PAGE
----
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The Shakespeare Handbook by Michael Schmidt

The Shakespeare Handbook

by Michael Schmidt

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There was talk a few years ago about Shakespeare being removed from the South African Matric syllabus because it was too Eurocentric: by that logic, science, mathematics, computer studies and all European languages should also have been scrapped.

At the time of writing, the Bard is still firmly entrenched, both at schools and universities, keeping us in step with the rest of the world where, from Valparaiso to Vladivostok, Shakespeare is part of the English curriculum.

For the cultured Victorian it was essential to pepper public prose with original quotations in Latin and Greek, and a thorough knowledge of the entire opus of the Swan of Avon was a given.

The world has moved on, yet anyone with any aspirations to join the literary intelligentsia is still expected to have an encyclopaedic knowledge of every line penned by Mr. WS. The trouble is, Shakespeare wrote a lot, and not all of it was good: who has the time to commit drivel to memory?

Don’t get me wrong – Bill was brilliant; even on a bad day he was on a par with the greatest of the Greeks and completely outclasses all the moderns. But there’s a reason than fewer than half his plays are regularly performed or studied.

Anyone who has been thrilled by Richard III or Hamlet might have shuddered at Titus Andronicus, and positively cringed during scenes from propagandist historical pot boilers like Henry VI part 3.

Yet no matter how dire, our William never wrote anything that – like the curate’s egg – was not excellent in parts and The Shakespeare Handbook, with an anthology of 50 great scenes, will identify those excellent parts for you.

On an entirely lowbrow and irreverent note, the pithy précis of the less noteworthy of the plays will portray the plot and spare you the tedium of resorting to Tales from Shakespeare by William Lamb, flipping through Classic Comics or – God forbid – actually reading the original.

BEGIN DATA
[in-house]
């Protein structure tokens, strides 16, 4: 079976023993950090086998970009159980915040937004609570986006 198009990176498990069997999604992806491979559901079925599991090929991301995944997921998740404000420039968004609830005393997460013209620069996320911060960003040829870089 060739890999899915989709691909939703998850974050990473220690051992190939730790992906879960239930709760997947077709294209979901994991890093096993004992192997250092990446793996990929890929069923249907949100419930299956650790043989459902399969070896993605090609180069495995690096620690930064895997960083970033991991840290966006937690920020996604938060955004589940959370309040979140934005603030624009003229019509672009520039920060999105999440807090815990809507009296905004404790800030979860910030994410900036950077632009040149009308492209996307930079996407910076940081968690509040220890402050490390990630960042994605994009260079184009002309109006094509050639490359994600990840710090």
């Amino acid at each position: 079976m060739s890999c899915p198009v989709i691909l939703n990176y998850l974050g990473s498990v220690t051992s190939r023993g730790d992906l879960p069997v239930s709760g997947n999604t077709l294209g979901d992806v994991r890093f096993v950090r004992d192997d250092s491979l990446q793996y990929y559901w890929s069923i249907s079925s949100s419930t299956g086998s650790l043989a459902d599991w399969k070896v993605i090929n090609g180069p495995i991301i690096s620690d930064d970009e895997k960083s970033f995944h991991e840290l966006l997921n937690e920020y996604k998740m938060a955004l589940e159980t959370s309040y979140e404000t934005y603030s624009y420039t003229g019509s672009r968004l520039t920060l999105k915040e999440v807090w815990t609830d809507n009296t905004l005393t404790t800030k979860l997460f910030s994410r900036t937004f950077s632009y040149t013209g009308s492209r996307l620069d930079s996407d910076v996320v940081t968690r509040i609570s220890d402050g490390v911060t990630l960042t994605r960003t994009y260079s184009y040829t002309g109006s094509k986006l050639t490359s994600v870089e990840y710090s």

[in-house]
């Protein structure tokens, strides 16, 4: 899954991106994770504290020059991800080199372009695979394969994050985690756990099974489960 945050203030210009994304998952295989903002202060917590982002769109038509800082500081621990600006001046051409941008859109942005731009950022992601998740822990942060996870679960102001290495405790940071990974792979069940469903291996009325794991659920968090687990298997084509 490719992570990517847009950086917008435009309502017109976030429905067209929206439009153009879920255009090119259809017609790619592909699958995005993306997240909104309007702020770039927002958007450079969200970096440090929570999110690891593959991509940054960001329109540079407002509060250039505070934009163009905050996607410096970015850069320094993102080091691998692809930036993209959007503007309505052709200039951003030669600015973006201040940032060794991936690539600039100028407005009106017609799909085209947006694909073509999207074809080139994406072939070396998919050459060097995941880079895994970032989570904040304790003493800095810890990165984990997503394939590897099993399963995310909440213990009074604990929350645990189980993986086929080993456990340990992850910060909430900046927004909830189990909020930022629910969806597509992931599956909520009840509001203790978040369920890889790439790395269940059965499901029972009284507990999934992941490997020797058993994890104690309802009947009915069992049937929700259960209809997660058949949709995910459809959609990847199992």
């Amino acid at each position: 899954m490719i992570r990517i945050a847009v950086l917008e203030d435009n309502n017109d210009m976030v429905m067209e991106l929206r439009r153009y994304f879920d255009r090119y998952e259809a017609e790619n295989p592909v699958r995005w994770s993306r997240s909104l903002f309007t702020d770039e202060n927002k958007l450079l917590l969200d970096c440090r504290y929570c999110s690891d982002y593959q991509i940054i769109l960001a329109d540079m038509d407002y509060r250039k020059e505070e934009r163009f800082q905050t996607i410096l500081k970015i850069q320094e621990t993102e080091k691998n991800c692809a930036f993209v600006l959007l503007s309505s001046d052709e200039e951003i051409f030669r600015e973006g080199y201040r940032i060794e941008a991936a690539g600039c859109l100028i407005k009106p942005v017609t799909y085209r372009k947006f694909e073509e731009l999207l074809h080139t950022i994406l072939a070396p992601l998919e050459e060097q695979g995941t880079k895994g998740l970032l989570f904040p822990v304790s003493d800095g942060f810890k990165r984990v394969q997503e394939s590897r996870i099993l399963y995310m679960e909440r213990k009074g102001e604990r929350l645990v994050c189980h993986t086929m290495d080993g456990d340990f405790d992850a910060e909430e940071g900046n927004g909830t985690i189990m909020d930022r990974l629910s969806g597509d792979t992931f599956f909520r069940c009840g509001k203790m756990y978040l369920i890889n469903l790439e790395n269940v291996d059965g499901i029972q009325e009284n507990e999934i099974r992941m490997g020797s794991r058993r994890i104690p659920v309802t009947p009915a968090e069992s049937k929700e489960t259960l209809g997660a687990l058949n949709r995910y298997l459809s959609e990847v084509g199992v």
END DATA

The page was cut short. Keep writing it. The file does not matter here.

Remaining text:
The brilliant Bard boring? God forbid! But let’s face it, he is not exactly flavour of the month for the Hip Hop generation, some of whom would rather drink of cup of cold sick than voluntarily read Shakespeare.

The book contains important scenes and “is based on the conviction that reading them side by side can provide an unrivalled sense of Shakespeare’s astonishing range as a playwright and of the radical changes he underwent…”

The Bard in Brief [the subtitle] covers 37 plays in chronological order from The Two Gentlemen of Verona to Henry VIII, each with an introduction, a synopsis, notes and quotations.

But as any student will tell you, three pages on a play is not enough to make up for a year’s study and the book will not provide and quick and easy Get out of Goal Free card for those hoping to pass exams without working.

However for anyone wanting to broaden her knowledge of all the plots and themes of the plays, with accurate and appropriate quotations to boot, The Shakespeare Handbook is an excellent supplementary read. ( )
  adpaton | Feb 13, 2009 |
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SHAKESPEARE STUDIES & CRITICISM. The Shakespeare Handbook is the definitive Bard-in-brief. Presenting 50 of the most significant and best-loved scenes from Shakespeare, each extract is preceded by a summary of the play, its plot, characters and themes. The scenes are clearly laid out, with key quotes highlighted and explained, and illustrated with a famous painting, drawing or film still. Arranged chronologically to show the progression in Shakespeare's style and themes, the seminal scenes encompass all of Shakespeare's plays, from the lesser-known Cymbeline, King John and Titus Andronicus to the most famous scenes of all time in Romeo and Juliet, King Lear, Hamlet and Macbeth.… (more)

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